According to a recent survey, about half of Americans feel their office is either too hot or too cold. A number of factors play into this issue of thermal comfort, but the hardest factor to control for is the one we’re most interested in: humans themselves. Clothing choice and body shape are intrinsically tied to what temperature an individual will be most comfortable at.

Carnegie Mellon University’s Mario Bergés believes that our environments should be more adaptive and consider not just our presence, but also our physical characteristics, clothing, and thermal comfort preferences when deciding how to condition the spaces we are in.

Bergés, a professor of civil and environmental engineering, and his collaborators have created the first model that combines environmental information with data on an individual’s body shape to determine at what temperatures that person will feel most comfortable. That information is then aggregated to find the temperature that most occupants possible will find comfortable, in a system his team has dubbed OccuTherm. Crucially, the system can estimate body shape information from depth-imaging sensors mounted on doorways, which is less privacy-invasive than other sensing approaches such as traditional cameras.

As Bergés and fellow researchers note in a recent paper, thermal comfort has a significant effect on the physiological and psychological well-being of an individual and affects occupants’ health, satisfaction, and performance. Studies have shown that optimal thermal comfort conditions can lead to an increase in concentration and productivity, while poor thermal comfort conditions can lead to lethargy and distraction.

OccuTherm works by estimating the circumference of an individual’s shoulders from above, then combining it with height and weight estimates to infer the optimal temperature for that individual’s comfort. Just as society has come a long way in embracing differences that were once brushed over or ignored, this system demonstrates the need to acknowledge that each person has a different body shape, with different needs that must be met on their own terms. It incorporates a much deeper level of human understanding than traditional heating and cooling methods, which use generic set-temperature models that have been in place for decades. OccuTherm is a dynamic system that personally factors each individual entering or leaving a room into the system’s temperature setting.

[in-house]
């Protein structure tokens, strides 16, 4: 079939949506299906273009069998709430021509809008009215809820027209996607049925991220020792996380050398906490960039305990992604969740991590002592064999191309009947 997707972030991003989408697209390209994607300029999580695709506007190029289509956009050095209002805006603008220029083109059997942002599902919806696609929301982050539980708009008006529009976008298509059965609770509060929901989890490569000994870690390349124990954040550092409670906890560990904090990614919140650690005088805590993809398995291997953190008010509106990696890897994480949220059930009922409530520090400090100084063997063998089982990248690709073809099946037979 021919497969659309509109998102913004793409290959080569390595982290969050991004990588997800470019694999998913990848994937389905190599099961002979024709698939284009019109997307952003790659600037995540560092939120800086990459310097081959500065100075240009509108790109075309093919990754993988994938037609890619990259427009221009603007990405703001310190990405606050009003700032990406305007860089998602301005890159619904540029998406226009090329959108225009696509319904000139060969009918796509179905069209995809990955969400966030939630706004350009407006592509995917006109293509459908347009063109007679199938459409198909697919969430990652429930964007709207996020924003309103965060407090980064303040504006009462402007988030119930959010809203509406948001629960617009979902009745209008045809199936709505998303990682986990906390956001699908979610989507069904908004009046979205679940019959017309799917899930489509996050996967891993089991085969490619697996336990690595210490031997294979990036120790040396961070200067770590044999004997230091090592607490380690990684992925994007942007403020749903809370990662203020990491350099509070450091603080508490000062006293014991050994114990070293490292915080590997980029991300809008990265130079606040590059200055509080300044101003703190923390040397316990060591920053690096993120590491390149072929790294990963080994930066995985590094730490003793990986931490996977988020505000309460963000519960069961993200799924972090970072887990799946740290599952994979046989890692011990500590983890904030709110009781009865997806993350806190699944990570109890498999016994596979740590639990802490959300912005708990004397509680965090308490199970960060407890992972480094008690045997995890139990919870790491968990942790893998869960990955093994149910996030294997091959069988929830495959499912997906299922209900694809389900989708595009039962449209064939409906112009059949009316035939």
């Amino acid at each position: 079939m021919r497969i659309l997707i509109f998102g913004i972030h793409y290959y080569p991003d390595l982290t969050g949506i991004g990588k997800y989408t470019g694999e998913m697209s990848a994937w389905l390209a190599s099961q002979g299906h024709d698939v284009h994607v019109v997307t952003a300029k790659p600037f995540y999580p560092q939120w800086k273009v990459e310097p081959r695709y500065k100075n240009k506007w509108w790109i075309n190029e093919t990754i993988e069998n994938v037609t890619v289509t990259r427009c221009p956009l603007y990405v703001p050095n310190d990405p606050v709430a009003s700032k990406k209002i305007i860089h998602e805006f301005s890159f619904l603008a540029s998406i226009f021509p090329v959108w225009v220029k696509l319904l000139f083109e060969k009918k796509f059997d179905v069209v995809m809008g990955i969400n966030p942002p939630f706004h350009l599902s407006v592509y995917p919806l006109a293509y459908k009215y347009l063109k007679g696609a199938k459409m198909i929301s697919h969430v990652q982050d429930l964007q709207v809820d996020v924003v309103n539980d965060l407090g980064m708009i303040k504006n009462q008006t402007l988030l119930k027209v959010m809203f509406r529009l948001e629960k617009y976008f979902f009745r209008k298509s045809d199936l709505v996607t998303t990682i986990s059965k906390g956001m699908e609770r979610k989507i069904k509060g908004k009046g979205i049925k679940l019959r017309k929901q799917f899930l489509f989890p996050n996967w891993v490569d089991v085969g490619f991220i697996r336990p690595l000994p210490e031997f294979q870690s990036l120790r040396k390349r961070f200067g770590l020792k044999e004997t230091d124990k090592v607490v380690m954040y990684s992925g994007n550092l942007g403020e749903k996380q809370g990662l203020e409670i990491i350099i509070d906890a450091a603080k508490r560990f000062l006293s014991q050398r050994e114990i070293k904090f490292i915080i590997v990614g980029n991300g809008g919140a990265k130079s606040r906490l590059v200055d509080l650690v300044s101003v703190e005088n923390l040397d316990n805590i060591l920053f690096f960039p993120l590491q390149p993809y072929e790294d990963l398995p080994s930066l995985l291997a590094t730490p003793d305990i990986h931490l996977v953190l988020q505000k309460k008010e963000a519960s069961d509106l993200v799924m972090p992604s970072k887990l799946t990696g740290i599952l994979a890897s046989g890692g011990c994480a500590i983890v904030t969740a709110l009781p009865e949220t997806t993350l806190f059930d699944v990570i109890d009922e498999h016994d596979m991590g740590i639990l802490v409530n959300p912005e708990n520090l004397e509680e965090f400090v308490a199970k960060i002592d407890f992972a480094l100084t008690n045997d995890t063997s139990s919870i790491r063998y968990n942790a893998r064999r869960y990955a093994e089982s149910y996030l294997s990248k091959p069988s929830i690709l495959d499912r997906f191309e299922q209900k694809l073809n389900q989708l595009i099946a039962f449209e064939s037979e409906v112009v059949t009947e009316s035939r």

These results are promising and show that there’s potential for non-intrusive technologies to obtain comfort-predictive attributes for occupants.

Mario Bergés, Professor, Civil and Environmental Engineering

OccuTherm is six percent more effective than leading state-of-the-art approaches, which may also employ restrictive wearables or require constant user interaction. The system, the authors note, “works without the need for frequent user comfort feedback reports and leverages data from depth-imaging sensors, which are quickly becoming commonplace in indoor environments.”

A smarter temperature control system like OccuTherm could also help reduce energy costs and, by extension, carbon emissions. About 50 percent of energy used in human-occupied spaces is expended on heating, cooling, and ventilation. Thermostats are usually turned to a set temperature for the whole building, even if most of the area is unoccupied. Eliminating wasteful, outdated methods and putting the individual needs of the occupants first could not only equal a more content and productive workplace, but also major savings for both managers and the environment.

Bergés and his colleagues plan to integrate more advanced features as the system continues to improve that can also take into account an individual’s clothing choices. Allowing users to provide direct feedback could also further refine OccuTherm’s ability to help people reach optimal thermal comfort. Ultimately, the system will help close the gap between human needs and the spaces built to satisfy them, providing a more comfortable and livable environment for all.

“Buildings can do a better job in keeping us comfortable while using less energy, and we have a lot to learn still, including replicating this study on a larger population, says Bergés. “These results are promising and show that there’s potential for non-intrusive technologies to obtain comfort-predictive attributes for occupants.”

The OccuTherm research team includes doctoral candidates Jonathan Francis of Carnegie Mellon’s School of Computer Science, Matias Quintana of The National University of Singapore, and Nadine von Frankenberg of the Technical University of Munich, as well as Senior Research Scientist Sirajum Munir from the Bosch Research & Technology Center.